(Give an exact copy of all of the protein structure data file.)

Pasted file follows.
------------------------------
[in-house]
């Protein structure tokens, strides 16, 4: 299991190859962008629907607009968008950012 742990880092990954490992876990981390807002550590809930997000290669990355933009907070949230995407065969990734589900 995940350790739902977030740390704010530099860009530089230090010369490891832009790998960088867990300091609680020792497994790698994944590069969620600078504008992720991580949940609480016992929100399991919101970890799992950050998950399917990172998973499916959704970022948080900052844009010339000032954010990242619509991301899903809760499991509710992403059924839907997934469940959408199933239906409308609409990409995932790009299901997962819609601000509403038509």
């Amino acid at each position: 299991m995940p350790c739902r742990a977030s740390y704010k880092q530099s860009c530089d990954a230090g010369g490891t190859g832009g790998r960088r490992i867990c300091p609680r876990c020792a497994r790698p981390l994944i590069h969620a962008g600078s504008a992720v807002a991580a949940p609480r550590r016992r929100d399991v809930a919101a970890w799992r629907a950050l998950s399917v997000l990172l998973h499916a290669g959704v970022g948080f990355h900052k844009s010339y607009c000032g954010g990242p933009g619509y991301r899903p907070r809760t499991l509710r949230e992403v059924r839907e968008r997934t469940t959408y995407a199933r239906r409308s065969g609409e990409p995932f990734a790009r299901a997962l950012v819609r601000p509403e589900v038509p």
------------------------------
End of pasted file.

[in-house]
């Protein structure tokens, strides 16, 4: 299991190859962008629907607009968008950012 742990880092990954490992876990981390807002550590809930997000290669990355933009907070949230995407065969990734589900 995940350790739902977030740390704010530099860009530089230090010369490891832009790998960088867990300091609680020792497994790698994944590069969620600078504008992720991580949940609480016992929100399991919101970890799992950050998950399917990172998973499916959704970022948080900052844009010339000032954010990242619509991301899903809760499991509710992403059924839907997934469940959408199933239906409308609409990409995932790009299901997962819609601000509403038509």
């Amino acid at each position: 299991m995940p350790c739902r742990a977030s740390y704010k880092q530099s860009c530089d990954a230090g010369g490891t190859g832009g790998r960088r490992i867990c300091p609680r876990c020792a497994r790698p981390l994944i590069h969620a962008g600078s504008a992720v807002a991580a949940p609480r550590r016992r929100d399991v809930a919101a970890w799992r629907a950050l998950s399917v997000l990172l998973h499916a290669g959704v970022g948080f990355h900052k844009s010339y607009c000032g954010g990242p933009g619509y991301r899903p907070r809760t499991l509710r949230e992403v059924r839907e968008r997934t469940t959408y995407a199933r239906r409308s065969g609409e990409p995932f990734a790009r299901a997962l950012v819609r601000p509403e589900v038509p």